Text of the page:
Note The above provision was modified by Amendment XI of 1795 as follows.
Amendment XI [Judicial limits in suits against states]
(Passed by Congress 4 March 1794, ratified 7 February 1795)
The Judicial power of the United States shall not be construed to extend to any suit in law or equity, commenced or prosecuted against one of the United States by Citizens of another State, or by Citizens or Subjects of any Foreign State.
Reconstructionist amendments following the Civil War
The outcome of the Civil War of 1861 to 1865 occasioned basic changes in the Constitution. These changes were effected by three "reconstructionist" amendments ratified between 1865 and 1870.
Amendment XIII (1865)
In December 1865, Congress ratified Amendment XIII, which abolished slavery. The amendment had actually been passed in January before the war's end in April.
Amendment XIII [Slavery and non-penal involuntary servitude abolished]
(Passed by Congress 31 January 1865, ratified 6 December 1865)
1. Neither slavery nor involuntary servitude, except as a punishment for crime whereof the party shall have been duly convicted, shall exist within the United States, or any place subject to their jurisdiction.
Amendment XIV (1868)
In 1868, three years after the war, Amendment XIV recognized all people who had been born or naturalized in the United States as citizens, thus repealing the distinctions in Article 1 of the original constitution concerning free persons, non-free persons with limited terms of servitude, and non-free persons with unlimited terms of servitude. "Non-taxed Indians" continued to be a gray zone in US status laws.
Amendment XIV [Rights of born and naturalized citizens in all states]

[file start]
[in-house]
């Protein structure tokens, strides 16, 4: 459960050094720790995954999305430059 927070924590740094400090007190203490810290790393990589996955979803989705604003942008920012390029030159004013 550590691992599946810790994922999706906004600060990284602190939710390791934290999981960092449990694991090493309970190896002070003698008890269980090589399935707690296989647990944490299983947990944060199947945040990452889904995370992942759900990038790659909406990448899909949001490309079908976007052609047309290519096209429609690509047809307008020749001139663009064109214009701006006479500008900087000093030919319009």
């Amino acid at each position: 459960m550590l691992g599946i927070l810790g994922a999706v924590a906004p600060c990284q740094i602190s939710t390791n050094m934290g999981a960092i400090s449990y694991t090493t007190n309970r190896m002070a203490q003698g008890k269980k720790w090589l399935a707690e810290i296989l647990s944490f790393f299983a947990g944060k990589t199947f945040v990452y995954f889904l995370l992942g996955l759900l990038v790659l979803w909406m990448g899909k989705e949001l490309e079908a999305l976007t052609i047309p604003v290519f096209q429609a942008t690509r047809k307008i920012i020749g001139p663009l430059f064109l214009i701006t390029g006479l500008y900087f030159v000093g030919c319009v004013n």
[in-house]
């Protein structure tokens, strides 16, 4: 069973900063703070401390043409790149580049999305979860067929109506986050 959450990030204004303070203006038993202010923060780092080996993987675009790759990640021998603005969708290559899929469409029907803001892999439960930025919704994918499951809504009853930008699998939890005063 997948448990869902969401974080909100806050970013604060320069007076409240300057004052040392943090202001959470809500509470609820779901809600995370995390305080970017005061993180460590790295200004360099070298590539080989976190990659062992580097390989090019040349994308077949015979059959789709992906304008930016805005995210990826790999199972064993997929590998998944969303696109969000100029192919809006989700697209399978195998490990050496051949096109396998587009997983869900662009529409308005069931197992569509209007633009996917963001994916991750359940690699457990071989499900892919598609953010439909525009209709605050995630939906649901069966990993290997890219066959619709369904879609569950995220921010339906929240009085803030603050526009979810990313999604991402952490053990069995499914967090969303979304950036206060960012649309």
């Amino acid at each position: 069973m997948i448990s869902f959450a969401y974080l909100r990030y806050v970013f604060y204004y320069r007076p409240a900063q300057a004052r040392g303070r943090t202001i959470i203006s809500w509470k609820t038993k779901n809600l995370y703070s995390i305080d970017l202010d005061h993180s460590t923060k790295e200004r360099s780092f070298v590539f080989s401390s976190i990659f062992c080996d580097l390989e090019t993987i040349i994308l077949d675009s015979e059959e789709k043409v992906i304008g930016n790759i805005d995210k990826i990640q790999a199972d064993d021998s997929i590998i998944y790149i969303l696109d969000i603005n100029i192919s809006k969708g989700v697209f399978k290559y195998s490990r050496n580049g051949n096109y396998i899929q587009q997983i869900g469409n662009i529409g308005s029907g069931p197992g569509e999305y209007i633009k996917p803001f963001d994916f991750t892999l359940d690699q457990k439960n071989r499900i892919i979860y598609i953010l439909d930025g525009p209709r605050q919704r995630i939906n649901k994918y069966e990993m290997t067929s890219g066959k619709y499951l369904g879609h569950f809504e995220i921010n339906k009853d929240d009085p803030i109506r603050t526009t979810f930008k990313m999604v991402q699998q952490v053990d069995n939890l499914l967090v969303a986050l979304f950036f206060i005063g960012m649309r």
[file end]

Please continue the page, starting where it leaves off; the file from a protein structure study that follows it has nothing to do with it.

(Passed by Congress 13 June 1866, ratified 9 July 1868)
1. All persons born or naturalized in the United States, and subject to the jurisdiction thereof, are citizens of the United States and of the State wherein they reside. No State shall make or enforce any law which shall abridge the privileges or immunities of citizens of the United States; nor shall any State deprive any person of life, liberty, or property, without due process of law; nor deny to any person within its jurisdiction the equal protection of the laws. [Note 1]
Note 1 While it would appear that Indians born in the United States would be citizens, a December 1870 Senate resolution stated that the amendment was not intended to apply to Indians under the jurisdiction of a tribe. In other words, tribal Indians were part of the United States when it came to exercising federal authority within claimed borders, which included Indian lands, but were still considered affiliated with their tribes for purposes of federal nationality and citizenship.
See Ethnic subnations in North America) for further details about the legal status of tribal Indians -- and, for that matter, of whites who were regarded by treaties as citizens of tribes.
2. Representatives shall be apportioned among the several States according to their respective numbers, counting the whole number of persons in each State, excluding Indians not taxed. But when the right to vote at any election for the choice of electors for President and Vice-President of the United States, Representatives in Congress, the Executive and Judicial officers of a State, or the members of the Legislature thereof, is denied to any of the male [Note 2] inhabitants of such State, being twenty-one years of age [Note 3], and citizens of the United States, or in any way abridged, except for participation in rebellion, or other crime, the basis of representation therein shall be reduced in the proportion which the number of such male citizens shall bear to the whole number of male citizens twenty-one years of age in such State.